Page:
Many gamers have questioned why Nintendo feels the need to release clocks on the DSiWare service. The DSi already has a clock that is easily accessible on the system menu and an alarm function is available in the options menu. Photo Clock seeks to seamlessly merge the two functions, with the additional treat of displaying photos at the same time. However, suspicions of corporate voracity are confirmed by the decision to charge 200 points for a mundane service—one that simply isn’t premium.
Upon booting up the application, you will see the photos you have taken using the DSi camera. You can set the photos to display based on what marking you’ve used in the DSi Camera app (star, clover, or heart) and adjust certain aspects such as how quickly the photos change and in what order. The limited amount of options isn’t a huge complaint since this allows the app to be incredibly streamlined and quick. On the other hand, should this truly be something that gamers must pay for?
You can store up to three alarms and toggle them all on or off depending on when you need them. While most people will not need more than three alarms at once, it would have helped to have a minimum of five alarms. The alarms can be set to several sounds or even ones that you have recorded via the DSi Sound app. The option to wake up to your favorite music tracks from the SD card could have made this app a must-buy, but Nintendo again decided to skimp on content, supposedly in favor of a clean interface.
Photo Clock actually had the potential to deliver worthwhile content in the form of a digital picture frame. Nintendo neglected to offer such a function, instead opting to deliver little more than what the system already offers out of the box. Had there been an option to transform your DSi into a photo frame whilst waiting for an alarm, it would have at least offered something to please the DSi userbase. Ironically, the built-in DSi Camera app offers a photo frame, yet this paid-app does not.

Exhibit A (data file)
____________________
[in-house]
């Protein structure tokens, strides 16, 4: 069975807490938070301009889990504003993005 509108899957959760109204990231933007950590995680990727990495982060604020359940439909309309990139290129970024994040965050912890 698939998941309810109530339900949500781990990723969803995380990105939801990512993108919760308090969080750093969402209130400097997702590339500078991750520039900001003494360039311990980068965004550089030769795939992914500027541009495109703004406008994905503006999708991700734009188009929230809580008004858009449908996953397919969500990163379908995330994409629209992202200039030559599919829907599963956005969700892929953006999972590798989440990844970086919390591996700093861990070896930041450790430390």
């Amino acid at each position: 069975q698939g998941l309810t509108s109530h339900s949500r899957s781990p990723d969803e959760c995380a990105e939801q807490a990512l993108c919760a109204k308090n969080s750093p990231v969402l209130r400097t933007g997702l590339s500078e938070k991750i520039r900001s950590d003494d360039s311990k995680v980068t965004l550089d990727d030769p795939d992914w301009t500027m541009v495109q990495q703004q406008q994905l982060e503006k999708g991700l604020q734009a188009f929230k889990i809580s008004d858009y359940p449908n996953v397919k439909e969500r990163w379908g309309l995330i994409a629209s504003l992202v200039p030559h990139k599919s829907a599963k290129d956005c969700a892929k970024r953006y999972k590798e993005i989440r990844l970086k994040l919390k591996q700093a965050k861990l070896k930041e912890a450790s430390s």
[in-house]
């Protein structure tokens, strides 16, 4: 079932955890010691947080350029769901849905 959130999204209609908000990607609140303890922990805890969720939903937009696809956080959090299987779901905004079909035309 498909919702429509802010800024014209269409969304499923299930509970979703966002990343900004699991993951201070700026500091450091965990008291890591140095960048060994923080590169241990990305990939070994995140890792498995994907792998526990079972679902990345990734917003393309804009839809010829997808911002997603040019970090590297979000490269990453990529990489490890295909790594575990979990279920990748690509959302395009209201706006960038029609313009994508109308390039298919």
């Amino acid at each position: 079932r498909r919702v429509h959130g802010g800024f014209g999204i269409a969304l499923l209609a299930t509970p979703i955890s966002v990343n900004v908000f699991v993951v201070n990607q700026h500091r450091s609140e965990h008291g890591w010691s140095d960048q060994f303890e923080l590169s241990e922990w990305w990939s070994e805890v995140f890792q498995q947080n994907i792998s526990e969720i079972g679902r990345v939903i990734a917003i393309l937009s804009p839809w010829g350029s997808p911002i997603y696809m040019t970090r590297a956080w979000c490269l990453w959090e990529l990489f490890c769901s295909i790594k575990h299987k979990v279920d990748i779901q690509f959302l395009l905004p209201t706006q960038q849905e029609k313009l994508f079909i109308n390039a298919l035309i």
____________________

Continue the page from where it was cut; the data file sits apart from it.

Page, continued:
If you need a clock on a regular basis, chances are you already have a device that provides the function. Secondly, what do you look for when purchasing a clock? Photo Clock is supposed to provide a premium experience, yet it barely exceeds the standard software that is on the DSi’s operating system. If you truly require an enhanced clock on your DSi, you might as well check out the Animal Crossing and Mario clocks since they actually attempt to provide some sort of value for your money. Even at 200 points, Nintendo’s Photo Clock is highway robbery and proves to be the least useful clock currently available on the DSiWare service.
- Clark A
- Clark A